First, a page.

And so while we’re able to collect the specimens, what we’re starting to see is those testing partners that we continue to meet with on a weekly basis, across the state, are starting to have throttle back their daily run rates, and we’re seeing turnaround times increase, which obviously has some impacts on our ability to do contact tracing.
And so I think we already heard some of the planning that that’s already been done. And I know our testing plan that we did for the ELC grant — you know, we itemized all the machines, what they’re (inaudible). We know that that data will be used by you to work with those partners and make sure that the supply chain has, sort of, the forewarning to continue to increase.
Again, I think we’re victims of our success because even the numbers that we’ve projected there, we’ve been able to exceed. And so, you know, it’s tough to manage a supply chain when there’s more (inaudible). But we do think that that’s going to be really critical moving forward, that we continue to have that access to the reagents, even more so than the specimen collection.
We’ve been trying to do things for the specimen collection side, like local 3-D printing. LSU Shreveport was an early adopter of printing swabs. We have labs, like the veterinary lab here in Baton Rouge, that has been producing vital transport media early on. And we’ve got more plans, more people continuing to do things, like producing those supplies.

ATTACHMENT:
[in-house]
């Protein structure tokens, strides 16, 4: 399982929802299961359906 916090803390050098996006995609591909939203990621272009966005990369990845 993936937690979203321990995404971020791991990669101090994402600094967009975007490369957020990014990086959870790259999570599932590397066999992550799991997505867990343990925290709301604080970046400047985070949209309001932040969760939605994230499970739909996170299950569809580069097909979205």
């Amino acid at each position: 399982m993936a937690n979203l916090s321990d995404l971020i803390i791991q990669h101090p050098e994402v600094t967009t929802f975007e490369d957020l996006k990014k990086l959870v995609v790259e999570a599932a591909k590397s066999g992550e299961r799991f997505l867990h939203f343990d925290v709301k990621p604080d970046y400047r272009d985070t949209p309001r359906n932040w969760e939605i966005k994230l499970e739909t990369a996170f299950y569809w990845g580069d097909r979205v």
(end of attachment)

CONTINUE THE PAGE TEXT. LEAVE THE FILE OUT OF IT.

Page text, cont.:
The reagents for the tests, though, we really can’t home-grow, and so that’s kind of a pinch point that we’re sort of limited in what we can do. But again, appreciate that we’re even in that position because of the amount of specimen collection we’re able to do.
The Secretary also noted the benefits that we’ve had from your remdesivir allocations. And again, I harken back to that day in the Oval Office. I was sitting next to Ambassador Birx when Dr. Fauci announced the preliminary results of the remdesivir trial and that FDA would be making an announcement about emergency access to that drug.
Since that time, we’ve been fortunate to have over 17,480 vials distributed to Louisiana. We’ve been allocating those based on COVID inpatient admissions, with some kept in reserve because, you know, some of our large hospitals have somewhat predictable levels of COVID admissions. Some of our small rural hospitals, though, you know, may not have seen somebody with COVID for a long time, but now that we really have a statewide epidemic, they’re seeing patients show up. And so we didn’t, sort of, push allocation, but now, on the back end, they’re requesting allocations, and we’ve been able to give them those.
As we move to the new system with AmerisourceBergen, you’ll have 2,400 vials delivered this week and using a similar sort of upfront push allocation, based on in-patient admissions. Here, the one — the one — and we understand the need to streamline with a single source like AmerisourceBergen. The one concern we have is that the current system doesn’t really allow us to build that reserve. You do have, within the Office of Public Health, a pharmacy, and they request to Amerisource that we would purchase, say, 10 percent of the allocation to have within the Office of Public Health pharmacy to distribute to our local drug distributor, Morris and Dixon, and then they would essentially take purchase orders from the small rural hospitals that needed drug as needed, and then reimburse us so that we’d be sort of net neutral cost.